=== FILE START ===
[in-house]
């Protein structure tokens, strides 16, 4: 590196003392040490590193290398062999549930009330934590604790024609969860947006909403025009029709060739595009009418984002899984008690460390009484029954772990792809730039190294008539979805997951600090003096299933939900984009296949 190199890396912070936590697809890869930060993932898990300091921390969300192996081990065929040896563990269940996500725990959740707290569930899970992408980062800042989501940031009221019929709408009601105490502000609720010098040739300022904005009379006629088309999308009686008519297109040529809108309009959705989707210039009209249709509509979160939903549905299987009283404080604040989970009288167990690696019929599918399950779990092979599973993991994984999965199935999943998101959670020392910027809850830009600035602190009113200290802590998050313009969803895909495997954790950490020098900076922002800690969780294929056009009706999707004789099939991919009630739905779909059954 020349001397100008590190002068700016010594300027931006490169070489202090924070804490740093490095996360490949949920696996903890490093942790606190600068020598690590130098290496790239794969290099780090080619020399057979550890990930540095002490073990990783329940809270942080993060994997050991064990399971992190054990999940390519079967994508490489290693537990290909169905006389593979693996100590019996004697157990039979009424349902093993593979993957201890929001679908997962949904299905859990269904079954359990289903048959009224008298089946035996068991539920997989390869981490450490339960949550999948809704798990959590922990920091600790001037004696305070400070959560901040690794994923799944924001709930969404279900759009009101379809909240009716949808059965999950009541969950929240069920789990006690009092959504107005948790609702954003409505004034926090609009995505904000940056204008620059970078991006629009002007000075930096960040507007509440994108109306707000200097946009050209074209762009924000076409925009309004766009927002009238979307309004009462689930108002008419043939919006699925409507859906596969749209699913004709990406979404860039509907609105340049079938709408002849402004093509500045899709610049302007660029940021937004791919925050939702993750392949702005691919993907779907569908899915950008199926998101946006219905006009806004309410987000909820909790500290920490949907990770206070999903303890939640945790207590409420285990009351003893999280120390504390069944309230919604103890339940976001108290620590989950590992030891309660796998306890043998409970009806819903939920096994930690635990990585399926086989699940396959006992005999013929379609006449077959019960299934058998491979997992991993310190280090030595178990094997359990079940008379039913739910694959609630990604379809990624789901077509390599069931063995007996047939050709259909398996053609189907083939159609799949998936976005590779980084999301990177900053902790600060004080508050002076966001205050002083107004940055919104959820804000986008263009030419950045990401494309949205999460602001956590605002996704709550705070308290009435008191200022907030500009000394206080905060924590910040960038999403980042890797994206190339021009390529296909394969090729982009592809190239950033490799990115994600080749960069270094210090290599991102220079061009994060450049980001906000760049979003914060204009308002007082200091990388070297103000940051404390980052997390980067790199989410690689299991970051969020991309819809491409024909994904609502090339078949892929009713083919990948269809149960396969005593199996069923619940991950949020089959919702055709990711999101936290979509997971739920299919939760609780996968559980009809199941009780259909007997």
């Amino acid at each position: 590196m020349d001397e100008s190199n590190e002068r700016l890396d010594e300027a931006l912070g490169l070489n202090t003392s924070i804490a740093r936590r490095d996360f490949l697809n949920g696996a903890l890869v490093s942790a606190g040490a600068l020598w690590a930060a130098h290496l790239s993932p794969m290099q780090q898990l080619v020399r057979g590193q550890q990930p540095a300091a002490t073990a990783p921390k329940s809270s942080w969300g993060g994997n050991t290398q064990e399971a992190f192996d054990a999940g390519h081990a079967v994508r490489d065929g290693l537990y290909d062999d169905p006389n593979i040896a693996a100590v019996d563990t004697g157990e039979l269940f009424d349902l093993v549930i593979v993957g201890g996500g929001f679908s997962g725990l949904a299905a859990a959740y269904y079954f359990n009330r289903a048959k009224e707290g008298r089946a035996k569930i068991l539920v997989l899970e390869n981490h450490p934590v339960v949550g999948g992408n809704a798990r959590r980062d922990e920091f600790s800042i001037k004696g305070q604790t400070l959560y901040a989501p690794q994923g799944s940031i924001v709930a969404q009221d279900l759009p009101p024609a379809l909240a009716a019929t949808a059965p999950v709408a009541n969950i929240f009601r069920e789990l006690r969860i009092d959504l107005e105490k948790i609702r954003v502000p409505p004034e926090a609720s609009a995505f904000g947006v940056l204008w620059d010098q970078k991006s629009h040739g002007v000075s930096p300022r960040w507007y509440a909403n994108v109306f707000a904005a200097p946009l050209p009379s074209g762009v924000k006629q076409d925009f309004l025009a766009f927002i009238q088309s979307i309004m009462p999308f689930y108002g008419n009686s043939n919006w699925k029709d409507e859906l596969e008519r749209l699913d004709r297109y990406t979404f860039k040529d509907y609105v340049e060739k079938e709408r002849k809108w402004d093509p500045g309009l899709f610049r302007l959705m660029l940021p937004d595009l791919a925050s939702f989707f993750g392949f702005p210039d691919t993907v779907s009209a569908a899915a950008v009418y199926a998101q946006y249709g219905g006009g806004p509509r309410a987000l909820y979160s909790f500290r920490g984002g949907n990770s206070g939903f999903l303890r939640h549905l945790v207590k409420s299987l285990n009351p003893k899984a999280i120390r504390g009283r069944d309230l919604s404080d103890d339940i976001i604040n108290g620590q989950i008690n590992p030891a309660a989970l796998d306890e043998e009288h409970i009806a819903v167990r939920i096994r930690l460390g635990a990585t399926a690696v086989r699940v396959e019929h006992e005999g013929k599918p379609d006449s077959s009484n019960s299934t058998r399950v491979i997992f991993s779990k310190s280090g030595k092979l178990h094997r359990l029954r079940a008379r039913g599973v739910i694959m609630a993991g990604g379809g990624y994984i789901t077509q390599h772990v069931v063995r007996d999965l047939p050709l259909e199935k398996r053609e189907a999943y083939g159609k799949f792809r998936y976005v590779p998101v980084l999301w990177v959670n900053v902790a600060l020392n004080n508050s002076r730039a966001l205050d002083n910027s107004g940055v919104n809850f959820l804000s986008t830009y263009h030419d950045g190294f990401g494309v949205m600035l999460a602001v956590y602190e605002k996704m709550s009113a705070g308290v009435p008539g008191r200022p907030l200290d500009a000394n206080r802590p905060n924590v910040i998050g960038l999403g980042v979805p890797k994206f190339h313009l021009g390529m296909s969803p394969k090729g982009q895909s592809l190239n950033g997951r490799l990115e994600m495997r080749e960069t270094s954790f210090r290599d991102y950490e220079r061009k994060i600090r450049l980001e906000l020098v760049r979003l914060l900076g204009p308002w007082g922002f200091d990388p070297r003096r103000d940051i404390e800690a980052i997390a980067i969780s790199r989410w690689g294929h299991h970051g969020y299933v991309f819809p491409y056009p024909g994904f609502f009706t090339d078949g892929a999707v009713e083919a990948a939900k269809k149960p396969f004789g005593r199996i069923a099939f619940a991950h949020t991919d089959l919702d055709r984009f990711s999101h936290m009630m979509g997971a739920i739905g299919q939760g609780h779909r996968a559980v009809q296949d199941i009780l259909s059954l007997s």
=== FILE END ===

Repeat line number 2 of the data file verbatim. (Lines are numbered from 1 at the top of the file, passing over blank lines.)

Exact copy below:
């Protein structure tokens, strides 16, 4: 590196003392040490590193290398062999549930009330934590604790024609969860947006909403025009029709060739595009009418984002899984008690460390009484029954772990792809730039190294008539979805997951600090003096299933939900984009296949 190199890396912070936590697809890869930060993932898990300091921390969300192996081990065929040896563990269940996500725990959740707290569930899970992408980062800042989501940031009221019929709408009601105490502000609720010098040739300022904005009379006629088309999308009686008519297109040529809108309009959705989707210039009209249709509509979160939903549905299987009283404080604040989970009288167990690696019929599918399950779990092979599973993991994984999965199935999943998101959670020392910027809850830009600035602190009113200290802590998050313009969803895909495997954790950490020098900076922002800690969780294929056009009706999707004789099939991919009630739905779909059954 020349001397100008590190002068700016010594300027931006490169070489202090924070804490740093490095996360490949949920696996903890490093942790606190600068020598690590130098290496790239794969290099780090080619020399057979550890990930540095002490073990990783329940809270942080993060994997050991064990399971992190054990999940390519079967994508490489290693537990290909169905006389593979693996100590019996004697157990039979009424349902093993593979993957201890929001679908997962949904299905859990269904079954359990289903048959009224008298089946035996068991539920997989390869981490450490339960949550999948809704798990959590922990920091600790001037004696305070400070959560901040690794994923799944924001709930969404279900759009009101379809909240009716949808059965999950009541969950929240069920789990006690009092959504107005948790609702954003409505004034926090609009995505904000940056204008620059970078991006629009002007000075930096960040507007509440994108109306707000200097946009050209074209762009924000076409925009309004766009927002009238979307309004009462689930108002008419043939919006699925409507859906596969749209699913004709990406979404860039509907609105340049079938709408002849402004093509500045899709610049302007660029940021937004791919925050939702993750392949702005691919993907779907569908899915950008199926998101946006219905006009806004309410987000909820909790500290920490949907990770206070999903303890939640945790207590409420285990009351003893999280120390504390069944309230919604103890339940976001108290620590989950590992030891309660796998306890043998409970009806819903939920096994930690635990990585399926086989699940396959006992005999013929379609006449077959019960299934058998491979997992991993310190280090030595178990094997359990079940008379039913739910694959609630990604379809990624789901077509390599069931063995007996047939050709259909398996053609189907083939159609799949998936976005590779980084999301990177900053902790600060004080508050002076966001205050002083107004940055919104959820804000986008263009030419950045990401494309949205999460602001956590605002996704709550705070308290009435008191200022907030500009000394206080905060924590910040960038999403980042890797994206190339021009390529296909394969090729982009592809190239950033490799990115994600080749960069270094210090290599991102220079061009994060450049980001906000760049979003914060204009308002007082200091990388070297103000940051404390980052997390980067790199989410690689299991970051969020991309819809491409024909994904609502090339078949892929009713083919990948269809149960396969005593199996069923619940991950949020089959919702055709990711999101936290979509997971739920299919939760609780996968559980009809199941009780259909007997």